Germany grants Turkish call to allow comic’s prosecution

Turkey demanded last week to have comedian Jan Boehmermann prosecuted for insulting a foreign head of state

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The German government on Friday granted a Turkish request to allow the possible prosecution of a German TV comedian who wrote a crude poem about Turkey’s president, an awkward decision for Chancellor Angela Merkel as she seeks Ankara’s help in reducing Europe’s migrant influx.

Turkey demanded last week to have comedian Jan Boehmermann prosecuted for insulting a foreign head of state. German law required Merkel’s government to grant permission before prosecutors could consider whether to press charges.

Merkel stressed that it “means neither a prejudgment of the person affected nor a decision about the limits of freedom of art, the press and opinion.” She underlined the independence of the judiciary and the presumption of innocence.

She said her government had also decided that Germany’s law criminalizing insults of a foreign head of state is “dispensable in the future” and intends to repeal it, effective in 2018.

Merkel also expressed “great concern” about the state of media freedom and the fate of individual journalists in Turkey, as well as restrictions on the right to demonstrate, as she made her announcement in Berlin.

Boehmermann read the poem on ZDF television two weeks ago to illustrate what he said wouldn’t be allowed in Germany, contrasting it with another channel’s earlier satirical song that also poked fun at Turkish President Recep Tayyip Erdogan and angered Turkey.

ZDF withdrew the passage with the poem from its archives but argues that it didn’t break the law. Boehmermann’s ditty started by describing the Turkish leader as “stupid, cowardly and uptight” before descending into crude sexual references.

While the German government defended the earlier satirical song as legitimate free speech, it distanced itself from the poem, volunteering the opinion last week that it was “deliberately offensive.”

German officials have appeared at pains to avoid causing further friction with Erdogan, steering clear of direct criticism of the president in recent weeks amid Turkey’s sharp response to German satire.

That has generated criticism of Merkel, who has championed cooperation with Ankara to stem the migrant flow to Europe. Earlier this week, she said Germany’s desire to resolve the migrant crisis won’t change its commitment to free speech.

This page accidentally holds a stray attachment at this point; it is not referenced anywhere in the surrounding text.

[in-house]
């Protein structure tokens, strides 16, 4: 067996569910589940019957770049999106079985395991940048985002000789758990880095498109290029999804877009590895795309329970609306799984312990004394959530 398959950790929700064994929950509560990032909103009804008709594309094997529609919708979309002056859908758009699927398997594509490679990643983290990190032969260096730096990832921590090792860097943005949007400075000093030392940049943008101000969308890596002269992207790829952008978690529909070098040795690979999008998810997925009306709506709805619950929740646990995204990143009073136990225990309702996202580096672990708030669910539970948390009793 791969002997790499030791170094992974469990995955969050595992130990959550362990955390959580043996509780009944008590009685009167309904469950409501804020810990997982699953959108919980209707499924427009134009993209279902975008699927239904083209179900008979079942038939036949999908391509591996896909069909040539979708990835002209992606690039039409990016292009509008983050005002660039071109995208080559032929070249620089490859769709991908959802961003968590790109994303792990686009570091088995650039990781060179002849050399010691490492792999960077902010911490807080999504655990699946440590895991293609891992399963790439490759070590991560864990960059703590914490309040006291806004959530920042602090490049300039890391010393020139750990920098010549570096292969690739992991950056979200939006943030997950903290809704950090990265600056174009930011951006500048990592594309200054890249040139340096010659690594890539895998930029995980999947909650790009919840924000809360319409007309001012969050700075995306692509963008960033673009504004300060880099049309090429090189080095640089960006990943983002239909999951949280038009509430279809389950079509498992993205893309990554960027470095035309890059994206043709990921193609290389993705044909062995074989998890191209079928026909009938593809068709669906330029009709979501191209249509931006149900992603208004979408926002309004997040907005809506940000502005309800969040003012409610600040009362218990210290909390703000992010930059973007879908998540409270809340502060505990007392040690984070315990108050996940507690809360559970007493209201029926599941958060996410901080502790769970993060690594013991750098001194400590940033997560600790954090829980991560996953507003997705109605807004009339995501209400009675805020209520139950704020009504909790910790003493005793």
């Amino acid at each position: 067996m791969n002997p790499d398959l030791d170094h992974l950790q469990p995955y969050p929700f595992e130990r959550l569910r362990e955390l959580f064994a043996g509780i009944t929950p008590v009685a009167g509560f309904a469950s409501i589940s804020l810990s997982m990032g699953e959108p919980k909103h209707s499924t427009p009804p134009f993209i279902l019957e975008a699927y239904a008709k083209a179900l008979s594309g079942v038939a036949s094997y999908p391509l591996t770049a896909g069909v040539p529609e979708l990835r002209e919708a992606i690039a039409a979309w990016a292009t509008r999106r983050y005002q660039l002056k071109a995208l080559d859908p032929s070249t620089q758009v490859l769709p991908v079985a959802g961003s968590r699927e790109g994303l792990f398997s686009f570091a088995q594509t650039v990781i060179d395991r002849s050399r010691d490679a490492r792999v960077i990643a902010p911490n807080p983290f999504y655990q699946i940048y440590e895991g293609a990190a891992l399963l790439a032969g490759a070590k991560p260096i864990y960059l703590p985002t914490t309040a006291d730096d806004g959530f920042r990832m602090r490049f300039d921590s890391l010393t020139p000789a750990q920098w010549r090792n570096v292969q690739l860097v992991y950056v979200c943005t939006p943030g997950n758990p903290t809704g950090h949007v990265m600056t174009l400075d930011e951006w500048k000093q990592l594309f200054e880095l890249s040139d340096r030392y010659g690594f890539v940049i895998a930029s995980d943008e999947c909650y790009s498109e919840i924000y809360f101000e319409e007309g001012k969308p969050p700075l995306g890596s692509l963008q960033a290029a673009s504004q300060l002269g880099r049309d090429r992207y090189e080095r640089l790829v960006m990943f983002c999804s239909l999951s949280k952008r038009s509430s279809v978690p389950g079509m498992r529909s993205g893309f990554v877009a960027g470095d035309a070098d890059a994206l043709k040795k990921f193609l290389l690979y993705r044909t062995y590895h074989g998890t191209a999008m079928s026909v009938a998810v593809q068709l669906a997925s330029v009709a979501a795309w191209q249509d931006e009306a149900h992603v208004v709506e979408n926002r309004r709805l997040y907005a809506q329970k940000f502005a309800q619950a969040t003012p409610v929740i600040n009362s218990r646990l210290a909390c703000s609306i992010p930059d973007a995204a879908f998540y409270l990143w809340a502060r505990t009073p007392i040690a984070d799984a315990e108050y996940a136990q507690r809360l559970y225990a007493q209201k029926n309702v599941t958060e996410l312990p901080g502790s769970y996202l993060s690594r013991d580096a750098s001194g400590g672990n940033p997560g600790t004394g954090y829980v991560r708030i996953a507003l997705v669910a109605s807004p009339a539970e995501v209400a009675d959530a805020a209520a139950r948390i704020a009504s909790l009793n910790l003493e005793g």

Merkel’s governing coalition was divided over the Turkish request. The Social Democrats, her junior coalition partners, had advocated rejecting it.

Justice Minister Heiko Maas, a Social Democrat, said this was the first such case in which the statement at stake was made by a journalist in a satirical program. “Freedom of opinion, the press and art are things requiring the highest protection under our constitution,” and that also needed to be taken into account, he said.

“The idea of lese-majeste no longer has a place in our criminal law,” Maas said.

The German Federation of Journalists said Merkel’s announcement sent “the wrong signal to the Turkish government.”

Germany’s criminal code provides for up to three years in prison for insulting a foreign head of state. However, Alexander Thiele, a legal expert at the University of Goettingen, told n-tv television that even if Boehmermann is convicted, “one can assume that he faces a small fine at most.”

In addition to the request to have Boehmermann prosecuted for insulting a foreign head of state, Erdogan also has filed a criminal complaint against Boehmermann under a separate law, alleging slander.

Prosecutors in the western city of Mainz, where ZDF is based, are already examining that complaint.

ZDF itself noted that it’s up to Germany’s judicial system to decide whether Erdogan was insulted, but had no further immediate comment on Friday’s decision. Erdogan’s spokesman couldn’t immediately be reached for comment.
In its current form, the legislation dates from 1953. Earlier legislation drawn up in the 19th century outlawed insulting monarchs.

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